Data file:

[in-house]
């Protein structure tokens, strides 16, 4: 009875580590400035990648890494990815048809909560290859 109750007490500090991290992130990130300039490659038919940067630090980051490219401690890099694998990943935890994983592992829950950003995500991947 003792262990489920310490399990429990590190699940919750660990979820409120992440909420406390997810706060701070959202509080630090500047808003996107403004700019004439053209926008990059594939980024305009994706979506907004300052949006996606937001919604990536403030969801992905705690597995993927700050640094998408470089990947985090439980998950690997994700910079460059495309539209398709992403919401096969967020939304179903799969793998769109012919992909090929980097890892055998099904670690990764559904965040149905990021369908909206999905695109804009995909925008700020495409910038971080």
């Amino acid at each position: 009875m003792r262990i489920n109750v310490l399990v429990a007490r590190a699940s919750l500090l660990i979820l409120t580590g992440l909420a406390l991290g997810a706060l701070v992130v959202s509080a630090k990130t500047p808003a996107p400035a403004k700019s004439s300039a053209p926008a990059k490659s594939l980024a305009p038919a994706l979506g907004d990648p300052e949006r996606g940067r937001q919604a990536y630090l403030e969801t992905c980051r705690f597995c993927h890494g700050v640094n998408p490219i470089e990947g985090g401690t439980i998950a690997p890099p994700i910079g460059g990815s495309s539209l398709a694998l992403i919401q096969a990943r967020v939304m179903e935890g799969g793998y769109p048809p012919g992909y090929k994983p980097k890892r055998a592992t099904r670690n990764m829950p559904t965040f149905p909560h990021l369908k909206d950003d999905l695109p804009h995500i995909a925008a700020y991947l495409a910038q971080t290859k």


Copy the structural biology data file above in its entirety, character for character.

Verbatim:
[in-house]
């Protein structure tokens, strides 16, 4: 009875580590400035990648890494990815048809909560290859 109750007490500090991290992130990130300039490659038919940067630090980051490219401690890099694998990943935890994983592992829950950003995500991947 003792262990489920310490399990429990590190699940919750660990979820409120992440909420406390997810706060701070959202509080630090500047808003996107403004700019004439053209926008990059594939980024305009994706979506907004300052949006996606937001919604990536403030969801992905705690597995993927700050640094998408470089990947985090439980998950690997994700910079460059495309539209398709992403919401096969967020939304179903799969793998769109012919992909090929980097890892055998099904670690990764559904965040149905990021369908909206999905695109804009995909925008700020495409910038971080």
């Amino acid at each position: 009875m003792r262990i489920n109750v310490l399990v429990a007490r590190a699940s919750l500090l660990i979820l409120t580590g992440l909420a406390l991290g997810a706060l701070v992130v959202s509080a630090k990130t500047p808003a996107p400035a403004k700019s004439s300039a053209p926008a990059k490659s594939l980024a305009p038919a994706l979506g907004d990648p300052e949006r996606g940067r937001q919604a990536y630090l403030e969801t992905c980051r705690f597995c993927h890494g700050v640094n998408p490219i470089e990947g985090g401690t439980i998950a690997p890099p994700i910079g460059g990815s495309s539209l398709a694998l992403i919401q096969a990943r967020v939304m179903e935890g799969g793998y769109p048809p012919g992909y090929k994983p980097k890892r055998a592992t099904r670690n990764m829950p559904t965040f149905p909560h990021l369908k909206d950003d999905l695109p804009h995500i995909a925008a700020y991947l495409a910038q971080t290859k």